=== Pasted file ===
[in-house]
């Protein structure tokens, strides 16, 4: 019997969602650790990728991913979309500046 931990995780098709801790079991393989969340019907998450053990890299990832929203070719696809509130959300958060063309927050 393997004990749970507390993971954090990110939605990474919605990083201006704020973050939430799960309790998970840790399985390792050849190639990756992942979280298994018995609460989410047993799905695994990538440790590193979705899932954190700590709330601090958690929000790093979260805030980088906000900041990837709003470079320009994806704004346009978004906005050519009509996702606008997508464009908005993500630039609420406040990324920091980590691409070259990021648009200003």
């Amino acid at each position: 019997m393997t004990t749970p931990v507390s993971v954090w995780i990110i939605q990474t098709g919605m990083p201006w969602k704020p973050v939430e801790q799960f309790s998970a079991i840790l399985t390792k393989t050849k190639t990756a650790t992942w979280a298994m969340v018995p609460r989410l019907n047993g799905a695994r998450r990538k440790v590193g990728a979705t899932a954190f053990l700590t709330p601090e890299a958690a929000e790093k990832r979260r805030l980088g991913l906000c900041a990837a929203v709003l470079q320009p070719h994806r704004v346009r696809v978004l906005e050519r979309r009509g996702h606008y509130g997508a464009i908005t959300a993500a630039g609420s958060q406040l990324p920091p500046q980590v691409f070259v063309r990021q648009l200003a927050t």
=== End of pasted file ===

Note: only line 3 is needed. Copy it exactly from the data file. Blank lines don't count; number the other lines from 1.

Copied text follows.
């Amino acid at each position: 019997m393997t004990t749970p931990v507390s993971v954090w995780i990110i939605q990474t098709g919605m990083p201006w969602k704020p973050v939430e801790q799960f309790s998970a079991i840790l399985t390792k393989t050849k190639t990756a650790t992942w979280a298994m969340v018995p609460r989410l019907n047993g799905a695994r998450r990538k440790v590193g990728a979705t899932a954190f053990l700590t709330p601090e890299a958690a929000e790093k990832r979260r805030l980088g991913l906000c900041a990837a929203v709003l470079q320009p070719h994806r704004v346009r696809v978004l906005e050519r979309r009509g996702h606008y509130g997508a464009i908005t959300a993500a630039g609420s958060q406040l990324p920091p500046q980590v691409f070259v063309r990021q648009l200003a927050t």